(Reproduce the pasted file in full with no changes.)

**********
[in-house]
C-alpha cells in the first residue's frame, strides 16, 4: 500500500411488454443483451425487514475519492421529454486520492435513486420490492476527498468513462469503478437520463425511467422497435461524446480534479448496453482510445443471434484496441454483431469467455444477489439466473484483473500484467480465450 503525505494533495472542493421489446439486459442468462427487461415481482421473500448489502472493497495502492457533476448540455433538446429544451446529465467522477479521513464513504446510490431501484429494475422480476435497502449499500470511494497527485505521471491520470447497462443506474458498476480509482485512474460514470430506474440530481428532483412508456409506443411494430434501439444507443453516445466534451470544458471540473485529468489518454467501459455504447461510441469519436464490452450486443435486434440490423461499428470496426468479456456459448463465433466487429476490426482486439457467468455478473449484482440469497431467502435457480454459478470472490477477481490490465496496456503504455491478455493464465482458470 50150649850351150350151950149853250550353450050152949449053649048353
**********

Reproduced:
[in-house]
C-alpha cells in the first residue's frame, strides 16, 4: 500500500411488454443483451425487514475519492421529454486520492435513486420490492476527498468513462469503478437520463425511467422497435461524446480534479448496453482510445443471434484496441454483431469467455444477489439466473484483473500484467480465450 503525505494533495472542493421489446439486459442468462427487461415481482421473500448489502472493497495502492457533476448540455433538446429544451446529465467522477479521513464513504446510490431501484429494475422480476435497502449499500470511494497527485505521471491520470447497462443506474458498476480509482485512474460514470430506474440530481428532483412508456409506443411494430434501439444507443453516445466534451470544458471540473485529468489518454467501459455504447461510441469519436464490452450486443435486434440490423461499428470496426468479456456459448463465433466487429476490426482486439457467468455478473449484482440469497431467502435457480454459478470472490477477481490490465496496456503504455491478455493464465482458470 50150649850351150350151950149853250550353450050152949449053649048353